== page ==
"Just before COVID, we had … the lowest unemployment ever recorded for African Americans, Hispanics, and Asian Americans. The lowest for women in nearly 70 years."

This is exaggerated, even beyond ignoring the recession caused by the pandemic.

On Trump’s watch, the unemployment rate did hit historic lows for Blacks, Hispanics, and Asian Americans, and it hit a roughly 70-year low for women.

However, the rate for each demographic started creeping up prior to the pandemic.

Black unemployment ticked up by 1.6 percentage points between its August 2019 low and March 2020, when the pandemic hit. Hispanic unemployment rose by 2 percentage points between its September 2019 low and March 2020.

Asian American unemployment increased by 1.9 percentage points between its June 2019 low and March 2020. And unemployment for women rose by 1.1 percentage points between its Sept. 2019 low and March 2020.

By the time Trump left office in January 2021, each of these groups saw their unemployment rate rise by multiple percentage points above their record lows: 4 percentage points higher for Blacks, 4.6 percentage points higher for Hispanics, 4.4 percentage points higher for Asians, and 3 percentage points higher for women. 

"It will be easier to vote early in Georgia than in Democrat-run New York."

This is accurate as it pertains to the number of days of early voting. Georgia has offered early in-person voting for more than a decade and has more days for it than New York.

The new law in Georgia requires 17 days of early voting, but counties can offer up to 19 days, including optional Sundays. Georgia used to require 16 days. Counties must offer early voting from 9 a.m. to 5 p.m. but can extend that to 7 a.m. to 7 p.m.

In 2019, New York Gov. Andrew Cuomo signed a law to allow for nine days of early in-person voting, including four weekend days. The law says that polls shall be open for early voting for at least eight hours between 7 a.m. and 8 p.m. each week day during the early voting period. It also states that at least one polling place shall remain open until 8 p.m. on at least two week days. On the weekend, polls shall be open for at least five hours between 9 a.m. and 6 p.m.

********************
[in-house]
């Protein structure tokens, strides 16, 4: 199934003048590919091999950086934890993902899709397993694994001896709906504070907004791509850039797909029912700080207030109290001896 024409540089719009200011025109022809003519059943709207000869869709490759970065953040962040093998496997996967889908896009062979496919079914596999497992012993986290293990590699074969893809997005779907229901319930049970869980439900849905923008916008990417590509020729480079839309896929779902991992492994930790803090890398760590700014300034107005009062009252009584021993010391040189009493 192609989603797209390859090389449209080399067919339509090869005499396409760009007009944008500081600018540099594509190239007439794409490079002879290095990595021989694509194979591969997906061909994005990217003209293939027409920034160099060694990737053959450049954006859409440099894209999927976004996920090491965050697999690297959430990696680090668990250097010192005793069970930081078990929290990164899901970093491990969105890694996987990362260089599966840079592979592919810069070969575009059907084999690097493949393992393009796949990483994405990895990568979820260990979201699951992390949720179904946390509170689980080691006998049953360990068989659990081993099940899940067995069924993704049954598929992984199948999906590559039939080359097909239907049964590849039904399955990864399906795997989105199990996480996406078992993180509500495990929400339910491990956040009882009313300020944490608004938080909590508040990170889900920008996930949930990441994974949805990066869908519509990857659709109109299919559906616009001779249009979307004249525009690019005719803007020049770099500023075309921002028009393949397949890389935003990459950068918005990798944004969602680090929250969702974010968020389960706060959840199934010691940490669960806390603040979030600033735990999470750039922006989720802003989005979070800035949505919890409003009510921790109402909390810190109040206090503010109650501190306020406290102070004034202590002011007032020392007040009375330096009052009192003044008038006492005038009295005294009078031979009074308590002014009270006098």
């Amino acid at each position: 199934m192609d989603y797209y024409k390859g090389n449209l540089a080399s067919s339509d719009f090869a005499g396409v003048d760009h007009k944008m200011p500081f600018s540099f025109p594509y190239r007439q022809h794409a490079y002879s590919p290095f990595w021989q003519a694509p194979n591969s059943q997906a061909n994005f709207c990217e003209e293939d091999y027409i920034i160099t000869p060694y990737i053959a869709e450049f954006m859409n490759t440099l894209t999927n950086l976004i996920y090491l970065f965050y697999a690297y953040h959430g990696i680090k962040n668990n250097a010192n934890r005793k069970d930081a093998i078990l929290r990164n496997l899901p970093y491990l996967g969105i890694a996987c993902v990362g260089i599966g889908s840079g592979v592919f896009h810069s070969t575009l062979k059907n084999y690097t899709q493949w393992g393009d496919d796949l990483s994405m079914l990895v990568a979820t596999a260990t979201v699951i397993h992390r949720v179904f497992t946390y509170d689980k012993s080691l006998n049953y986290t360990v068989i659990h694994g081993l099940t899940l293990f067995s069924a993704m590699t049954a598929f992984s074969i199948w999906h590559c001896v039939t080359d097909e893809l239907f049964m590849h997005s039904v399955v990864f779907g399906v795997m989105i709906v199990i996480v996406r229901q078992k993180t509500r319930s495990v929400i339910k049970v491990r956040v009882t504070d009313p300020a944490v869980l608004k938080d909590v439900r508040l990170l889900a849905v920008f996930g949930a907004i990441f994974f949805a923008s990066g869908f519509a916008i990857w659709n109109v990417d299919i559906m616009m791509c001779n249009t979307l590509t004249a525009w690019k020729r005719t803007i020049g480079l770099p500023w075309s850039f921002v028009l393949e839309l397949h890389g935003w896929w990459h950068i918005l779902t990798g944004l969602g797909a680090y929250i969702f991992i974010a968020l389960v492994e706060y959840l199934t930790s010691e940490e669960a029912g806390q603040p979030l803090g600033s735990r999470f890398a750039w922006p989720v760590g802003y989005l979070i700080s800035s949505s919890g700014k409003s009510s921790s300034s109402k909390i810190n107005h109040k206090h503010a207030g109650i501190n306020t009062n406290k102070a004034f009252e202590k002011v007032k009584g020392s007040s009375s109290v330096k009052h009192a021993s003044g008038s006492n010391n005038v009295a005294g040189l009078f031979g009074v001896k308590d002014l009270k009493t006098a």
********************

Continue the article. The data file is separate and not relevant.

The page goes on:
Scott omits that there are some ways that New York’s voting laws are more generous than Georgia. For example, New York has longer Election Day voting hours.

"Our public schools should have reopened months ago. .... Private and religious schools did. Science has shown for months that schools are safe." 

Scott’s statement about what the science has shown is generally accurate, but omits public health experts’ warning that schools should implement infection control precautions.

"Most private and religious schools have been open for the majority of the school year, and the vast majority have been extremely successful with minimal in-school transmission," said David Rosen, an assistant professor of pediatrics at Washington University in St. Louis. "But this is based on the premise that schools are performing the proper mitigations, especially universal masking and preventing symptomatic children from being in the classroom."

There have also been many examples of large public school districts that have had very few cases of COVID-19 transmitted in the classroom, Rosen said.